In response to demands from students and faculty to diversify the faculty and curriculum at the Rhode Island School of Design (RISD), the school hired 10 new professors who are teaching in a range of disciplines: architecture, sculpture, digital + media, graphic design, and liberal arts. The action is part of a RISD cluster hire initiative called Race in Art & Design.

IMAGE: Above left, Curator Jordan Carter. | Photo by Lori Sapio

 


Clockwise, from top left, The new RISD faculty members are Shiraz Abdullahi Gallab, Jameka Hartley, Jess Myers, Jacqueline Shaw, Naimah Pétigny, Christopher Roberts, Derrick Woods-Morrow and Mariela Yeregui. | Courtesy RISD

 
Honors & Awards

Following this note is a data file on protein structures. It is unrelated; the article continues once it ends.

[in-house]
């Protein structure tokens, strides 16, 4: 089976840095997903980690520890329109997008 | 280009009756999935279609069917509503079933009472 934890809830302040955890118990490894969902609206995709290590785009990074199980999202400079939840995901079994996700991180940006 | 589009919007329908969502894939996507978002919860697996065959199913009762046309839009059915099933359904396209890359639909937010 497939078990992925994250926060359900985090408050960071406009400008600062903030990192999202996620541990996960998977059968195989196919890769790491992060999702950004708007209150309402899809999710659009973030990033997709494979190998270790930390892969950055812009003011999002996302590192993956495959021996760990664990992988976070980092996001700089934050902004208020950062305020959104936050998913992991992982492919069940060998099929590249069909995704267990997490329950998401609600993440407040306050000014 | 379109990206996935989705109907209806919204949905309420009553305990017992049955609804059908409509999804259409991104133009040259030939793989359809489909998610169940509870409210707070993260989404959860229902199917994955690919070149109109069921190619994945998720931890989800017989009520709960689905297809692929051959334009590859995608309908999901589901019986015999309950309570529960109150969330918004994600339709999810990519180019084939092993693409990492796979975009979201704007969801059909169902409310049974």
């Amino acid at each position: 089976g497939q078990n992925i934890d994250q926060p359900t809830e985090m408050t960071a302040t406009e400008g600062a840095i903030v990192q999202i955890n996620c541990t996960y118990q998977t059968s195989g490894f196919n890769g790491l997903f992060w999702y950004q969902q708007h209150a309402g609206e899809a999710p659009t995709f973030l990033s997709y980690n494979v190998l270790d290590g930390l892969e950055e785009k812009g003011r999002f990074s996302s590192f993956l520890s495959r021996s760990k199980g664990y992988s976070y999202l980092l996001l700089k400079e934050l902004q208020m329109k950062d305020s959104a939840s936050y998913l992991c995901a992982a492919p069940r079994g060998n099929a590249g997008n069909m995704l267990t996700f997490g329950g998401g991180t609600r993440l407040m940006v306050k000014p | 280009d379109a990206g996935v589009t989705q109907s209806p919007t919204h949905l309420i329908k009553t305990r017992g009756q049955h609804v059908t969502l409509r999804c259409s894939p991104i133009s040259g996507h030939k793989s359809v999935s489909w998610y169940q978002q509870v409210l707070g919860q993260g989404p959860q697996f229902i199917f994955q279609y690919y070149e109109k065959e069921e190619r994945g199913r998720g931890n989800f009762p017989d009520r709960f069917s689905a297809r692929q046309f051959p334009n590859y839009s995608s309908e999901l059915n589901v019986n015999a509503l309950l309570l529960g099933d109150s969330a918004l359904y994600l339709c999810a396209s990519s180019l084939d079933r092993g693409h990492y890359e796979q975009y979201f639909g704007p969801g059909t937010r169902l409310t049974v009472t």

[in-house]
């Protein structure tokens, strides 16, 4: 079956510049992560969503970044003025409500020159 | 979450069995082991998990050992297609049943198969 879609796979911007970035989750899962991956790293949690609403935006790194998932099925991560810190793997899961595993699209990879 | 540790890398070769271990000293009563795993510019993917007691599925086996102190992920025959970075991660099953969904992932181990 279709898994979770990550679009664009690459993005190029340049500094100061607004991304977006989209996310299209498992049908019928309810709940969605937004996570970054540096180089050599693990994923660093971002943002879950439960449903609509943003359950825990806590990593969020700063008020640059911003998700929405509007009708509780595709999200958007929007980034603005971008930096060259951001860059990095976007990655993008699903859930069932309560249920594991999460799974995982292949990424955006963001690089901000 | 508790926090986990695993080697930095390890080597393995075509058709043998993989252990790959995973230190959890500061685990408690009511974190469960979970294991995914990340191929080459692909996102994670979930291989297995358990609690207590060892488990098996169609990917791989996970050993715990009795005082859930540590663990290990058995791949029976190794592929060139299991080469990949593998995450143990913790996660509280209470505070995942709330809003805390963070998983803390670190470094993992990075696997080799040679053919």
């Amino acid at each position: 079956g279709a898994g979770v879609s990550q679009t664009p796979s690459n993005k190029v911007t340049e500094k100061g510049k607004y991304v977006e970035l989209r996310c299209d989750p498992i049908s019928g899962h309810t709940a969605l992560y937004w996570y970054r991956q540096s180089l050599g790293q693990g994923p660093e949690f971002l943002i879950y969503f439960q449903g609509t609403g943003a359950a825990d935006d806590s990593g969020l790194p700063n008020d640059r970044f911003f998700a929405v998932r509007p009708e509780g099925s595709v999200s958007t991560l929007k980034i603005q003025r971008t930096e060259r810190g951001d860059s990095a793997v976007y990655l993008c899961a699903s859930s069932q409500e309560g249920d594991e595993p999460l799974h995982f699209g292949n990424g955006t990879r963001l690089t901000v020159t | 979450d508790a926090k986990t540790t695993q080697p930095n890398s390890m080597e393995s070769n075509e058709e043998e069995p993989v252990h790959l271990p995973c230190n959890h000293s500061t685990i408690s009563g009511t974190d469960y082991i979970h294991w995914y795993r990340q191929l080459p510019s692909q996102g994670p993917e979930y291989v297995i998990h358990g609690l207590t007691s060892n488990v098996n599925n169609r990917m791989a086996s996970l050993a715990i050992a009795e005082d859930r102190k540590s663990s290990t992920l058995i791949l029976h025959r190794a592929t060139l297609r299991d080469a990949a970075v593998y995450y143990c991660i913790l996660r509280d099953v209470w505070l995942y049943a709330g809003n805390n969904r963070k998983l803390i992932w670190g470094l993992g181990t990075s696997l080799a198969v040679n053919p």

The shortlist for 2021 Future Generation Art Prize has been announced. The list of 21 artists includes Wendimagegn Belete (Ethiopia), Minia Biabiany (Guadeloupe), Rindon Johnson (United States), Bronwyn Katz (South Africa), Paul Maheke (France), and Frida Orupabo (Norway). Their work is included in an exhibition at the PinchukArtCentre in Kyiv, Ukraine, through Feb. 27, 2022. The winner will be announced in December and receives $100,000—a cash prize of $60,000 and $40,000 to support their practice.

American sculptor Cameron Clayborn (right) won the 2021 Baloise Art Prize. A native of Memphis, Tenn., he earned an MFA from Yale University in May. The CHF 30,000 ($32,500) award is given to two artists whose work is on view in the Statements section at Art Basel in Switzerland. Clayborn’s work was presented by Simone Subal Gallery of New York.